World Trade Center Settlement Gets Backing Needed to Take Effect
– New York Law Journal
(November 22, 2010) Enough plaintiffs have accepted a massive settlement of claims alleging respiratory and other health problems from the post-9/11 response and cleanup at the World Trade Center site to seal the deal. Read more…
10,563 Ground Zero 9/11 Workers Agree On $625 Million Settlement
– Medical News Today
(November 21, 2010) 10,563 ground zero workers who inhaled toxic dust and risked health consequences have agreed on a $625 settlement and ceased suing - the amount could go as high as $815 million.
9/11 Health Deal Gets OK
– The Wall Street Journal
(November 20, 2010) More than 95% of Ground Zero workers agreed to accept a settlement of long-running litigation over respiratory diseases and other injuries suffered in recovery operations following the Sept. 11, 2001, terrorist attack.
Deal settles most lawsuits over WTC toxic dust
– The Associated Press (AP)
(November 19, 2010) A deal reached by New York City and workers exposed to toxic dust that blanketed ground zero after Sept. 11 will resolve an overwhelming majority of the lawsuits over the city's failure to provide protective equipment to the responders. Read more…
Ground Zero workers exposed to toxic dust take pay deal
(November 19, 2010) Thousands of workers exposed to toxic dust after the 2001 terror attacks in New York have accepted a legal settlement and ceased litigation. Read more…
Lawyers: Sickened 9/11 Workers Reach Settlement Deal With City
(November 19, 2010) By Friday, more than 10,000 people who became ill from working conditions at the World Trade Center site following the September 11th terrorist attacks had accepted a settlement deal with the city. Read more…
According to a three year study conducted by the Mount Sinai Medical Center in New York, 70% of the rescue workers at Ground Zero and the Staten Island Landfill have developed lung disorders or some other type of respiratory illness following their exposure to cement, glass and toxins as they rummaged through the WTC rubble looking for survivors. These and other health problems continue to show up in the firefighters, construction workers and police officers that worked as part of the rescue attempts and cleanup efforts that took place after the 9/11 attacks.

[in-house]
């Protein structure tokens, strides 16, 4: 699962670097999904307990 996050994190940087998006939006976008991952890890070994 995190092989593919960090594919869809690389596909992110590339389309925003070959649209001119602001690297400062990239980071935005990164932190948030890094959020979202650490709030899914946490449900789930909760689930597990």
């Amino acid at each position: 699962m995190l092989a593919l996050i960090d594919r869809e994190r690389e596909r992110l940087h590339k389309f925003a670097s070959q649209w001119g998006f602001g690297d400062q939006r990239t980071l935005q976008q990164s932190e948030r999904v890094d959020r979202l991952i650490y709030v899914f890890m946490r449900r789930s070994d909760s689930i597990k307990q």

Andrew Porazzo of Staten Island was one of those workers. He worked as an electrician amongst the rubble of the WTC towers helping to build a temporary city for workers that were sifting through the remains. He remembers that day very clearly. Porazzo checked his daughter and teenage son out of school and then reported to Ground Zero as a volunteer. He was assigned to the Staten Island Landfill where he worked on the temporary city. At this location, workers sifted through the WTC debris looking for any and all possible evidence and even body parts.
Porazzo remembers the trucks and barges that were continually dumping loads of debris to be examined. He describes the air that he worked in as sparkling with tiny particles floating in the air throughout the entire time of his assignment. His working environment amidst the dust and toxins created a problems for his lungs. Little did he know that these particles in the air contained pulverized concrete, asbestos and tiny slivers of glass. There were some individuals that were walking around with protective gear, but Porazzo recalls that the people who were actually working in the dust were not offered any type of mask or breathing protection. His lungs are now scarred from the damage that these toxins did when they were breathed in. In addition, he depends upon medication that costs about $200 a month to assist him with his breathing. Porazzo has never had to be on medication before 9/11 and because of this he is now unable to work.
After working at Staten Island for about a month, he was unable to continue because of symptoms he was developing. Porazzo begin suffering from sore throat, lung spasms, shortness of breath, watery eyes and acid reflux. Shortly thereafter, he also began suffering from post-traumatic stress disorder. Porazzo feels lucky to have good health insurance and worker’s compensation but his income was at one time double what it is now and this makes things difficult at times.
Porazzo visits the doctor every week, sometimes twice a week and this involves a two hour round trip to receive regular medical treatment. Despite the difficulties and challenges that he deals with even years later, he does not regret working as a volunteer for the 9/11 attacks. His feelings of patriotism for this endeavor will never be forgotten.
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